Be patient and compete as much as possible. Also, take advantage of the time when you are not working out. I remember when I was a white/blue belt, I felt like I always needed to practice or someone would let me through. If I could go back now, I would say to myself that most people will quit before they are purple belt and that not getting hurt is the most important thing for longevity.

Jay says slow down, my friend.

How do I know when to promote a student?

It’s a combination of knowing the moves and actually being able to use them. Competition certainly helps, but it’s not the deciding factor. I have a student who has struggled all his life and is just a beast on the mat. I gave him his blue belt after just a month or two of training, he went to the Chicago Open as his first tournament and won his division silver and absolute gold. He regularly beats good purple belts in the gym. That being said, he has been training for so little time that he doesn’t know some basic moves and doesn’t know a lot of advanced moves. While I think he could successfully compete for the purple belt, I can’t give him a purple belt until his BJJ vocabulary has expanded significantly. It must be a mixture of technique and practical application.

At the other extreme, there are guys who are virtual encyclopedias of BJJ theory, but have a harder time getting the moves right in a real situation. You have to find the right balance between the two. I also accommodate other factors, such as age and athletic ability. I don’t expect the same things from a fifty year old who has never trained before and someone who is 25 and has been wrestling all his life.

Who is the best person you have ridden with?

When I was a blue belt, I rode an old-school Carlson black belt named Cassio Cardoso. He made me feel completely helpless on the mat. I was almost a purple belt and had a pretty good guard that a lot of black belts struggled to get past. I remember he went through my guard like it was butter. It’s hard to know how this match would go now that I’m a black belt, so I have to say that since I’m a black belt, the best guy I’ve ridden with is probably Damien Maia. I felt pretty good with him, and it was just a friendly rollover, but once he got the dominance, I was in big trouble.

Who’s the best person you’ve ever faced?

When I was a purple belt, I got a silver medal two years in a row at the Arnold Classic/Gracie World Championships. The first year, I lost in the final to Chris Moriarty 2-0. It was a very competitive game but he managed to sweep me away in the end. The following year I got my ass kicked in the final by Matt Jubera, I don’t know the final score but it was something like 15-2. This is the worst I have ever been beaten in competition. So those are probably the two best guys I’ve competed against. I’ve also beaten some really good guys, when I was a blue belt I beat Ralek Gracie in the 1st US National Jiu-Jitsu tournament in 2002. I think he was only 17 or something at the time. I also beat pro-fighter Brock Larsen twice in NAGA and gave Eric “Red” Schafer his only grappling loss in 2010, but to be fair, that was in the gi, which isn’t not his forte.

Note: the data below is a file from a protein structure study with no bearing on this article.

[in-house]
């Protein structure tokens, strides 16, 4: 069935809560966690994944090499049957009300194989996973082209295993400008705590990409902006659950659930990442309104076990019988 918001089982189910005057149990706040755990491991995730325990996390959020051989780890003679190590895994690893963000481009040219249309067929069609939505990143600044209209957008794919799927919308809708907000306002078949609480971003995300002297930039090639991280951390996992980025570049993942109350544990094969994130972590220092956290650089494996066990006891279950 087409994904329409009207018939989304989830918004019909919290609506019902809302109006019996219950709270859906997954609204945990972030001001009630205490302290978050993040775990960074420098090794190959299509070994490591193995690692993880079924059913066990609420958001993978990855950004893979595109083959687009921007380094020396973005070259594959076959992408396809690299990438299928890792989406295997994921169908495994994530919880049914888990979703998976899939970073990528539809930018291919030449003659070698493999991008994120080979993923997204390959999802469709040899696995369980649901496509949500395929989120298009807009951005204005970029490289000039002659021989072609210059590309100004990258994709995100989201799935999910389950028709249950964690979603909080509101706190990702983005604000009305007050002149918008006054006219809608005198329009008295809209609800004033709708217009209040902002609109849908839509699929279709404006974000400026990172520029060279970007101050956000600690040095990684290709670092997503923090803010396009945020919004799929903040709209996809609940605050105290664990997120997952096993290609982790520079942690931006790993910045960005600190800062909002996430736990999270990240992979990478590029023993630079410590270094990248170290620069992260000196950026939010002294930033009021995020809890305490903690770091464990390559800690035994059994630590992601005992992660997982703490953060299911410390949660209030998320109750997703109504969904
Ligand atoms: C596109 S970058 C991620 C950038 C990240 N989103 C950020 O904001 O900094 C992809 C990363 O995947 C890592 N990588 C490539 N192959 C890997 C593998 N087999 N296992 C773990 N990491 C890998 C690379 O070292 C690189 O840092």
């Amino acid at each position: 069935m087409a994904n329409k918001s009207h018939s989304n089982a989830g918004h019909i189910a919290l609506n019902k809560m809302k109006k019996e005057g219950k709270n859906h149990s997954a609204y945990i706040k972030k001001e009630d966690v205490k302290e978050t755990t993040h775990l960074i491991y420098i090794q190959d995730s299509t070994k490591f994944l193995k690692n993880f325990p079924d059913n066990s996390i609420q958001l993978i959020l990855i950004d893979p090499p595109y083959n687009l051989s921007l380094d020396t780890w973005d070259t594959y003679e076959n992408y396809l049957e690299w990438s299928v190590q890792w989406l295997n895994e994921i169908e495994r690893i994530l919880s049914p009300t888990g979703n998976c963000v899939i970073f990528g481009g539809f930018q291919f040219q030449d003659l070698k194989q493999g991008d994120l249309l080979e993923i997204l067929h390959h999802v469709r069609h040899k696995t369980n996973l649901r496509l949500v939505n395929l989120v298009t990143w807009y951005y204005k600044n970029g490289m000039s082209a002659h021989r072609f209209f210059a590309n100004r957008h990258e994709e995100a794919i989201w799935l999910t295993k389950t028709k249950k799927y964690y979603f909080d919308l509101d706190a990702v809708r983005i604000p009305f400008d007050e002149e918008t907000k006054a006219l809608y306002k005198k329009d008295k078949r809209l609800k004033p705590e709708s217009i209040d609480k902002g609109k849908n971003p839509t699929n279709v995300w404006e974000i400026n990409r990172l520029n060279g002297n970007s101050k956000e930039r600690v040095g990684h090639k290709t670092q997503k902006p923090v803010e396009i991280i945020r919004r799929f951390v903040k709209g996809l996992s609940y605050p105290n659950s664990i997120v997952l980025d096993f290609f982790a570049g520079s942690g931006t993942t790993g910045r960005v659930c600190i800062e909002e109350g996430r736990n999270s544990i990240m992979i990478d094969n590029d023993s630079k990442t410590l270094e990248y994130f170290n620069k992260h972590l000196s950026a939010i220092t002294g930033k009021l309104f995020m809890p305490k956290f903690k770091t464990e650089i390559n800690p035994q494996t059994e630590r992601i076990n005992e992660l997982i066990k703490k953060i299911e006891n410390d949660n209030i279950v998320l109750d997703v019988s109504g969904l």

When was Jay Valko last hit and with what blow?

In competition, the last time I was submitted was in May 2006 at the NAGA Advanced Division Finals by a guy named Ariel Medina. He got me by bare rear choke. I remember going into the game feeling a little overconfident because I beat him at Arnold’s that year or the year before. He got me pretty quick. I was bowled over so when I saw him enter the absolute division, I signed up as well (there’s that best friend/worst enemy ego thing still). Fortunately, I was able to beat him in the rematch. I don’t know the last time I was called upon in training, but it happens quite often. I think it was Allen Causevic who got me last, with a triangle choke.

Jay and Allen

How many times a week should you train?

I train 5-7 days a week and I’m on the mat 7 days a week unless I’m on vacation, but that’s also my job. I say the minimum for the average person should be twice a week, up to five days a week if your body can handle it. Consistency is what is important. I think it’s better to be twice a week, every week, than to be 5 days a week for one week a month.

What types of activities do you do outside of jiu-jitsu?

I lift pretty hard twice a week; I also train in judo, wrestling, boxing and mma. Outside of training, I read a lot. I’m a big fan of economics and I try to study it as much as possible. I would rank blue belt in econ, but I’m improving. I like economics, politics, philosophy and debating these things. I also trade futures contracts on the Chicago Board of Trade. I’ve collected comics most of my life. I used to play drums but haven’t since I moved to Chicago. Every once in a while I plan on starting an 80s and 90s BJJ cover band. I love road trips, my girlfriend and I have traveled the country many times and so far it’s my favorite form of travel.

Why is your beard so awesome?

I would give my beard a 7 out of 10. Plus my girlfriend forbids me to shave it. If you want to see a 10 out of 10, be sure to attend our Friday night no-gi class. Our no gi instructor is a brown belt named Mike Cornille and he has the most epic beard of all of us.

Many thanks to Jay for taking the time to do this interview!